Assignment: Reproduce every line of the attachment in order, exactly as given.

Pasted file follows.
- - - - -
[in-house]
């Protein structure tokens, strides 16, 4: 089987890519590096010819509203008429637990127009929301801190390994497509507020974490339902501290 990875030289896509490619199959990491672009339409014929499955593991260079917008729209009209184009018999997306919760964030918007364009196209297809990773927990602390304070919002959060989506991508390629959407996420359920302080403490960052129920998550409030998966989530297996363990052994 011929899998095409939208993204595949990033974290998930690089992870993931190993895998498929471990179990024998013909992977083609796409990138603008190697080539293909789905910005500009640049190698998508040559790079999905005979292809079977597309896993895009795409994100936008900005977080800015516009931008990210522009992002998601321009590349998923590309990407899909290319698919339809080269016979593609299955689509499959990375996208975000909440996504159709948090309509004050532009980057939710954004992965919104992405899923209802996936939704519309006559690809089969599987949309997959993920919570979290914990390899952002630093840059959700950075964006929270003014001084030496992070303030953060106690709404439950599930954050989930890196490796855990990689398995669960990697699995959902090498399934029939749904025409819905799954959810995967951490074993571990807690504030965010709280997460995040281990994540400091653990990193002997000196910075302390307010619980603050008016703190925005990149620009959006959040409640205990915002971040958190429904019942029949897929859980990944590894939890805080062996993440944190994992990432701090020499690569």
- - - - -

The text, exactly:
[in-house]
């Protein structure tokens, strides 16, 4: 089987890519590096010819509203008429637990127009929301801190390994497509507020974490339902501290 990875030289896509490619199959990491672009339409014929499955593991260079917008729209009209184009018999997306919760964030918007364009196209297809990773927990602390304070919002959060989506991508390629959407996420359920302080403490960052129920998550409030998966989530297996363990052994 011929899998095409939208993204595949990033974290998930690089992870993931190993895998498929471990179990024998013909992977083609796409990138603008190697080539293909789905910005500009640049190698998508040559790079999905005979292809079977597309896993895009795409994100936008900005977080800015516009931008990210522009992002998601321009590349998923590309990407899909290319698919339809080269016979593609299955689509499959990375996208975000909440996504159709948090309509004050532009980057939710954004992965919104992405899923209802996936939704519309006559690809089969599987949309997959993920919570979290914990390899952002630093840059959700950075964006929270003014001084030496992070303030953060106690709404439950599930954050989930890196490796855990990689398995669960990697699995959902090498399934029939749904025409819905799954959810995967951490074993571990807690504030965010709280997460995040281990994540400091653990990193002997000196910075302390307010619980603050008016703190925005990149620009959006959040409640205990915002971040958190429904019942029949897929859980990944590894939890805080062996993440944190994992990432701090020499690569």